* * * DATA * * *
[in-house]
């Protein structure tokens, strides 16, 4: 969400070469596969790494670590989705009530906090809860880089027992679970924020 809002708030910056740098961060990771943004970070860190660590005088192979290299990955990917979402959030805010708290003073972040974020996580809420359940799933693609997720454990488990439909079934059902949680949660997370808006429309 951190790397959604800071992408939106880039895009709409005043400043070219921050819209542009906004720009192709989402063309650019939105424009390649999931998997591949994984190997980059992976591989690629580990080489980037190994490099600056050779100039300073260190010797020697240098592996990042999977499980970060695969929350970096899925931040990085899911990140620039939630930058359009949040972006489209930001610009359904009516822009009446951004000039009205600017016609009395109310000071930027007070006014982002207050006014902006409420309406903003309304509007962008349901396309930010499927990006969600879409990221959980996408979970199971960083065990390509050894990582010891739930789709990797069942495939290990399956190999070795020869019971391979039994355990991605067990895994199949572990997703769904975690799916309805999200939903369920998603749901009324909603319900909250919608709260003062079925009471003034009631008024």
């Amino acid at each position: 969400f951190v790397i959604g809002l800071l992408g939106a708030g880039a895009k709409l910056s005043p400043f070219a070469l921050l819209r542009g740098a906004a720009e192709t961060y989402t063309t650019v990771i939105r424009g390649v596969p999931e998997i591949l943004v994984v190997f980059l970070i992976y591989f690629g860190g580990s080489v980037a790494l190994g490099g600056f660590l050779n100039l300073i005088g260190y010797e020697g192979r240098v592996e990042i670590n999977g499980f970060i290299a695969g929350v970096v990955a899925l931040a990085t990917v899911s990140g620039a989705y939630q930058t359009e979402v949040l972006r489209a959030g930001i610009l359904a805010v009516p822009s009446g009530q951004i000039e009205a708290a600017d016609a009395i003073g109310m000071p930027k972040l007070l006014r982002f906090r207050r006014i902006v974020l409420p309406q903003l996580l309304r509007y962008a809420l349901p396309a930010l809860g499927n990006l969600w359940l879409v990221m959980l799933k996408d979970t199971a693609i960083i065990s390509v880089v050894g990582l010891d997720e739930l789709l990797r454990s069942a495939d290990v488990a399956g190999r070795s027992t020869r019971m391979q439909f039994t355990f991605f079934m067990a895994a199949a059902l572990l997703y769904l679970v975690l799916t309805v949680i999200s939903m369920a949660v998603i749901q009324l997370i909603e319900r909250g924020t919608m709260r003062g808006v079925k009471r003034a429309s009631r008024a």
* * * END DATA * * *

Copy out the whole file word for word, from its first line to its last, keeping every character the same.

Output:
[in-house]
């Protein structure tokens, strides 16, 4: 969400070469596969790494670590989705009530906090809860880089027992679970924020 809002708030910056740098961060990771943004970070860190660590005088192979290299990955990917979402959030805010708290003073972040974020996580809420359940799933693609997720454990488990439909079934059902949680949660997370808006429309 951190790397959604800071992408939106880039895009709409005043400043070219921050819209542009906004720009192709989402063309650019939105424009390649999931998997591949994984190997980059992976591989690629580990080489980037190994490099600056050779100039300073260190010797020697240098592996990042999977499980970060695969929350970096899925931040990085899911990140620039939630930058359009949040972006489209930001610009359904009516822009009446951004000039009205600017016609009395109310000071930027007070006014982002207050006014902006409420309406903003309304509007962008349901396309930010499927990006969600879409990221959980996408979970199971960083065990390509050894990582010891739930789709990797069942495939290990399956190999070795020869019971391979039994355990991605067990895994199949572990997703769904975690799916309805999200939903369920998603749901009324909603319900909250919608709260003062079925009471003034009631008024």
């Amino acid at each position: 969400f951190v790397i959604g809002l800071l992408g939106a708030g880039a895009k709409l910056s005043p400043f070219a070469l921050l819209r542009g740098a906004a720009e192709t961060y989402t063309t650019v990771i939105r424009g390649v596969p999931e998997i591949l943004v994984v190997f980059l970070i992976y591989f690629g860190g580990s080489v980037a790494l190994g490099g600056f660590l050779n100039l300073i005088g260190y010797e020697g192979r240098v592996e990042i670590n999977g499980f970060i290299a695969g929350v970096v990955a899925l931040a990085t990917v899911s990140g620039a989705y939630q930058t359009e979402v949040l972006r489209a959030g930001i610009l359904a805010v009516p822009s009446g009530q951004i000039e009205a708290a600017d016609a009395i003073g109310m000071p930027k972040l007070l006014r982002f906090r207050r006014i902006v974020l409420p309406q903003l996580l309304r509007y962008a809420l349901p396309a930010l809860g499927n990006l969600w359940l879409v990221m959980l799933k996408d979970t199971a693609i960083i065990s390509v880089v050894g990582l010891d997720e739930l789709l990797r454990s069942a495939d290990v488990a399956g190999r070795s027992t020869r019971m391979q439909f039994t355990f991605f079934m067990a895994a199949a059902l572990l997703y769904l679970v975690l799916t309805v949680i999200s939903m369920a949660v998603i749901q009324l997370i909603e319900r909250g924020t919608m709260r003062g808006v079925k009471r003034a429309s009631r008024a």